What are schemas? Schemas are bundles of mental representations that help people to easily interpret and organize information. For example, a children’s schema of a giraffe is an animal that has four legs and a long neck. When the children encounter a giraffe, the physical features fits with his schema of a giraffe, he could then quickly conclude that the animal is giraffe without much thinking. It is useful for people to have schemas as they allow us to process a large amount of incoming information in a relatively short period of time by taking short cuts.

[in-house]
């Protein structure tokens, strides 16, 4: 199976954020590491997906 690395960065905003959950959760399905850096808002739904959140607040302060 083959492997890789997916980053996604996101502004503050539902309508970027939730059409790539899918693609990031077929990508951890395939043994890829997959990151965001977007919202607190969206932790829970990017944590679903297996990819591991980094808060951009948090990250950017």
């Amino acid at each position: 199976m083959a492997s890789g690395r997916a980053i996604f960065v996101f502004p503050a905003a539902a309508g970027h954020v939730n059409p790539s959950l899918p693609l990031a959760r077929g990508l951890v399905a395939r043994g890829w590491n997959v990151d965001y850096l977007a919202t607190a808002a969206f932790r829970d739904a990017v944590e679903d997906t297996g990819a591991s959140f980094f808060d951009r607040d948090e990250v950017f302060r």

The concept of schema was first examined by Sir Frederick Barlett1 (1932). In his classic study, he told a group of American participants a North American Folklore “The War of The Ghost”. The folklore consists of concepts and terms for example spirits and kayaks that were unfamiliar to the participants. In a later unexpected test of recall, participants tend to shorten and alter the story to a slightly “American version”. Key local terms such as kayaks were recalled as boats, the folklore was altered into a more coherent version to the participants. The fact that the recalled story wasn’t equal to the original one suggested that memory isn’t photographic, the story becoming more “American” suggested that people recall with reference to their schemas. Recalling with reference to our schemas maybe handy, as we do not have to remember every single detail by brain. However, retrieving memory using our schemas might mean that the recalled events might not be accurate. This can be illustrated in two classic studies. The first study is conducted by Allport & Postman2 (1974). The researchers showed the participants a picture of a Caucasian holding a razor and pointing it at an African-American. After a while later, the participants were asked who was holding the razor in the picture, results showed that they tend to report that it was the African-American that was holding the razor. The participants responded in...
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